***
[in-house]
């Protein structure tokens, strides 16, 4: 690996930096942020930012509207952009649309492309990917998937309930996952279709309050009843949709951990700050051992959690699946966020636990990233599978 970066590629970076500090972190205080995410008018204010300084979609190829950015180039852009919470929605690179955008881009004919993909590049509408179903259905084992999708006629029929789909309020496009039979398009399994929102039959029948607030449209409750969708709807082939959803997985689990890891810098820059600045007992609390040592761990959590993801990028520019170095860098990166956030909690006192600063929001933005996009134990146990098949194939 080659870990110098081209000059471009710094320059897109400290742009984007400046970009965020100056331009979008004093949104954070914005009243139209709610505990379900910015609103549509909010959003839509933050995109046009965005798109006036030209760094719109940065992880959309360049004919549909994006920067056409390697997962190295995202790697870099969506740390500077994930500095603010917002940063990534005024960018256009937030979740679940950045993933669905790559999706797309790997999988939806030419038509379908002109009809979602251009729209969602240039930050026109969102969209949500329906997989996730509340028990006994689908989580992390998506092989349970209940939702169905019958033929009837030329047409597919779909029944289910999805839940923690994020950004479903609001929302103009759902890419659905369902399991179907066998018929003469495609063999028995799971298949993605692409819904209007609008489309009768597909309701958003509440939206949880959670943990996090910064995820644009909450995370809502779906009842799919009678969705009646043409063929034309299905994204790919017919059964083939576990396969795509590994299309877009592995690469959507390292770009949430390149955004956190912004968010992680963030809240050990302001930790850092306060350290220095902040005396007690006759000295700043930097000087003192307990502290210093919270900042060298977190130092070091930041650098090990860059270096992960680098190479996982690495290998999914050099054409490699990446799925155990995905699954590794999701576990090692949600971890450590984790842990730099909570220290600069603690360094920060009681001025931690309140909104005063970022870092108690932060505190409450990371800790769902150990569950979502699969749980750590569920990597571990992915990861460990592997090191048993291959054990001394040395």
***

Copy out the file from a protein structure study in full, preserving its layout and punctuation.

[in-house]
């Protein structure tokens, strides 16, 4: 690996930096942020930012509207952009649309492309990917998937309930996952279709309050009843949709951990700050051992959690699946966020636990990233599978 970066590629970076500090972190205080995410008018204010300084979609190829950015180039852009919470929605690179955008881009004919993909590049509408179903259905084992999708006629029929789909309020496009039979398009399994929102039959029948607030449209409750969708709807082939959803997985689990890891810098820059600045007992609390040592761990959590993801990028520019170095860098990166956030909690006192600063929001933005996009134990146990098949194939 080659870990110098081209000059471009710094320059897109400290742009984007400046970009965020100056331009979008004093949104954070914005009243139209709610505990379900910015609103549509909010959003839509933050995109046009965005798109006036030209760094719109940065992880959309360049004919549909994006920067056409390697997962190295995202790697870099969506740390500077994930500095603010917002940063990534005024960018256009937030979740679940950045993933669905790559999706797309790997999988939806030419038509379908002109009809979602251009729209969602240039930050026109969102969209949500329906997989996730509340028990006994689908989580992390998506092989349970209940939702169905019958033929009837030329047409597919779909029944289910999805839940923690994020950004479903609001929302103009759902890419659905369902399991179907066998018929003469495609063999028995799971298949993605692409819904209007609008489309009768597909309701958003509440939206949880959670943990996090910064995820644009909450995370809502779906009842799919009678969705009646043409063929034309299905994204790919017919059964083939576990396969795509590994299309877009592995690469959507390292770009949430390149955004956190912004968010992680963030809240050990302001930790850092306060350290220095902040005396007690006759000295700043930097000087003192307990502290210093919270900042060298977190130092070091930041650098090990860059270096992960680098190479996982690495290998999914050099054409490699990446799925155990995905699954590794999701576990090692949600971890450590984790842990730099909570220290600069603690360094920060009681001025931690309140909104005063970022870092108690932060505190409450990371800790769902150990569950979502699969749980750590569920990597571990992915990861460990592997090191048993291959054990001394040395």